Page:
As I travelled the country I had an audio-book (15 1/2 hours!) of Michelle Obama’s new book “Becoming” which I really enjoyed and heartily recommend, but one character from Americas history stood out for me from the background of her story, that was Rev. Jessie Jackson.
Santita Jackson, Jesse’s daughter became friends with a young girl, Michelle Robinson (later Obama), as a child and teenager Michelle recalls how she saw Jackson tirelessly for years campaign for what many thought was a thankless task, the cause of freedom, equality and opportunities for all people irrespective of race. Jackson, gave up a promising career as a base-ball player to devote his life to serving Christ -ordained as a Baptist Minister- but working out his calling and vocation in the civil rights movement, for Jackson -like King Jr- politics and theology were not separate spheres but rather the same vocation approached from different angles. Jackson believed that one day he would see a black president of the United States, he was prepared to stand, knowing that he was unlikely to be elected, but probably didn’t notice who was watching him -the future first lady of the united states -inspired by his example.
I once saw a facebook meme which had a picture of a grown lion walking with a lion-cub and underneath the picture was written some words which said something like “I was going to give up until I realised who was watching!” Whose watching us? Who might our example influence and inspire?
Jackson himself was a protege of the great civil rights activist Martin Luther King Jr, and is rumoured to have been the last person who spoke to him before King was assassinated (some reports even say that King died in Jackson’s arms) in 1968. Jackson devoted his life to keeping alive Kings’ dream: “…that my four little children will one day live in a nation where they will not be judged by the colour of their skin but by the content of their character”.
Jackson tirelessly encouraged to black american community to keep on hoping and believing that the future could be changed and different for the generations to come. It was a long wait -50 years- before the America had its first black President in Barak Obama; I worry that the history books will probably move from Martin Luther King to Barak Obama with barely a paragraph between and ignore the work of people like Jesse Jackson that kept people waiting well and with expectancy; Obama himself wrote of the immense power of the belief of corporate longing which he described as “the audacity of hope”. Yet, there were many within the black community (and even more in the ruling white elite) that had been knocked down and disappointed so many times that they refused to believe that things could change and be different, indeed some of them even opposed people like Jackson and later Obama labelling them trouble makers, rabble rousers, naive dreamers and deluded optimists.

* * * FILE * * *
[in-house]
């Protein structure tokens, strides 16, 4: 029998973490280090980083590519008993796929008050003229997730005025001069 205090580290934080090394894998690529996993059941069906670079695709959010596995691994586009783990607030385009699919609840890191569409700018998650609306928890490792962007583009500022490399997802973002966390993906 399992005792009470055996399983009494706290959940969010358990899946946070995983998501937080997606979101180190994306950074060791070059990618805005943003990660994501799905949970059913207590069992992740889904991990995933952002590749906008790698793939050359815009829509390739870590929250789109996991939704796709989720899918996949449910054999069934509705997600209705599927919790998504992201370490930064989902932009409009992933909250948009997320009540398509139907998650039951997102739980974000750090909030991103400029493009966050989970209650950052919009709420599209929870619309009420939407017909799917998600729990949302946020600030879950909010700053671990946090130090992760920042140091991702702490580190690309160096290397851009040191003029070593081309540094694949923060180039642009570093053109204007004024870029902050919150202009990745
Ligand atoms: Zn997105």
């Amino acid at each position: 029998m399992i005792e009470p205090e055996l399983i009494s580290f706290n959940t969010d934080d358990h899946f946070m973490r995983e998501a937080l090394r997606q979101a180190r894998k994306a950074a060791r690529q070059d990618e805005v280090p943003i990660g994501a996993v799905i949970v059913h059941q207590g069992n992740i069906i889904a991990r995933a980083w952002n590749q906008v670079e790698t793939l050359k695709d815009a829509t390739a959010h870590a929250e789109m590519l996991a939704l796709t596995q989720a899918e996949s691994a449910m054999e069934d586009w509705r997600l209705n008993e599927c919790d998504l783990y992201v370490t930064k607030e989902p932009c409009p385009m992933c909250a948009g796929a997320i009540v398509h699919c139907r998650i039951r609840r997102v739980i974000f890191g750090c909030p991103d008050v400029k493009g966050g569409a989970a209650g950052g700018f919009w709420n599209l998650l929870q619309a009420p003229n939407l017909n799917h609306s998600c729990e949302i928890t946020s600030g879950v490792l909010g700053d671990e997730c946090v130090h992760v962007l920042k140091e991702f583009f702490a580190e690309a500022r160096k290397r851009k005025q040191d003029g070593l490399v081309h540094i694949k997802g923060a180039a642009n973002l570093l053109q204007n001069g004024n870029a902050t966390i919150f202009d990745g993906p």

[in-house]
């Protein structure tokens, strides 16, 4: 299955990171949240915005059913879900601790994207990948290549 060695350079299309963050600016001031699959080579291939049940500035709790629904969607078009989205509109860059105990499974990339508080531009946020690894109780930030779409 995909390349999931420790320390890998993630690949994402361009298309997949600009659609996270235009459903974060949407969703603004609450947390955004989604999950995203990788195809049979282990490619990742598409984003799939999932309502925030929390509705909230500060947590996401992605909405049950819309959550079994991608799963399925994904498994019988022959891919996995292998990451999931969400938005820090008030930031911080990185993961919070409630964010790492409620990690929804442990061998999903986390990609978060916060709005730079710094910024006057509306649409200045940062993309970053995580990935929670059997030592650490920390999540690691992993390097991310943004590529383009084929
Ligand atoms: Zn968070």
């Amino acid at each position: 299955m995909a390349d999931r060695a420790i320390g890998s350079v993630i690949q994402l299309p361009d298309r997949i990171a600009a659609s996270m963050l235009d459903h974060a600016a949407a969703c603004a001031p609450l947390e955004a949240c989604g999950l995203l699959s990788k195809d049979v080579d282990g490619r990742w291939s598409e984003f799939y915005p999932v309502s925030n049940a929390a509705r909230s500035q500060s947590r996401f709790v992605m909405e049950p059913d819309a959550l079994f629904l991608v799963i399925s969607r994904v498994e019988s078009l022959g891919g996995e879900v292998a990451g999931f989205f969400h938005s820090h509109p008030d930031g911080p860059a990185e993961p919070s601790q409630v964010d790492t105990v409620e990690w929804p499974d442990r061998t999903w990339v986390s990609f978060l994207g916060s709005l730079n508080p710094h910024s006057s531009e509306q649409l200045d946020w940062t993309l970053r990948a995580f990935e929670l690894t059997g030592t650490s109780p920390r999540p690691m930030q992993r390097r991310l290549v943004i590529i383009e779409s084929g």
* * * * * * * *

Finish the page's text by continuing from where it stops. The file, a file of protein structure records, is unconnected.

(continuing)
The story of Jackson reminded me of a modern-day tale of Nehemiah, who persevered with building the walls of the city of Jerusalem even amid persecution those around him including those who should have been on his side, and sadly this is a story that many of us in Christian leadership can probably chime with. Perhaps, stretching the bibical similarities too far that Jackson had something of a John the Baptist role in so much as was called to prepare the people to be ready for what he believed in faith was about to happen (in the biblical narrative the coming of the Christ and in this case the first black president) which caused me to reflect on the number of parables and teaching Jesus gave on the need to be ready, to wait well and with expectancy and faith.
As I pondered my hearts desire for the vision of the School of Mission, I wonder if a call for today is a call for the Church to get themselves ready, to be audaciously hopeful, to be expectant and prepared. As I thought of Jackson, I thought of the challenge he offered to live in such a way that we break the cycles of history, to pioneer new ways of being, to smash glass ceilings and to invest in a new generation that will go beyond our wildest dreams of what we believe is possible; a view of a different future will effect and affect the choices we make in the present, we will live differently because of our motivating vision; something true of both the civil rights movement and something I believe could be true of the Church of Jesus Christ in this country is we are prepared to be challenged and changed and live differently.
This will change our relationships, when the faithless ‘nay sayers’ begin their pessimistic talk do we rebuke them with the Holy Spirit’s words of faith, life and hope? Are we prepared to take on systems with a strong status quo bias and be “the grit in the oyster, which becomes the pearl” and say what the culture says in the unsayable? The call to be light that when we are used to darkness can hurt our eyes? The salt that stings when things have got infected or rotten? Sometimes we have to challenge those whom we struggle with whom we profoundly disagree (which takes courage) and also those whom we love and respect (which takes perhaps more courage).
Most of us might not feel we are Martin Luther King’s -or for that matter Barak Obama’s- but we can all learn from Jesse Jackson who was transformed by a vision that caused him to live differently -both as an individual and as a leader- and also behind closed doors in his home when he could have thought no one was watching!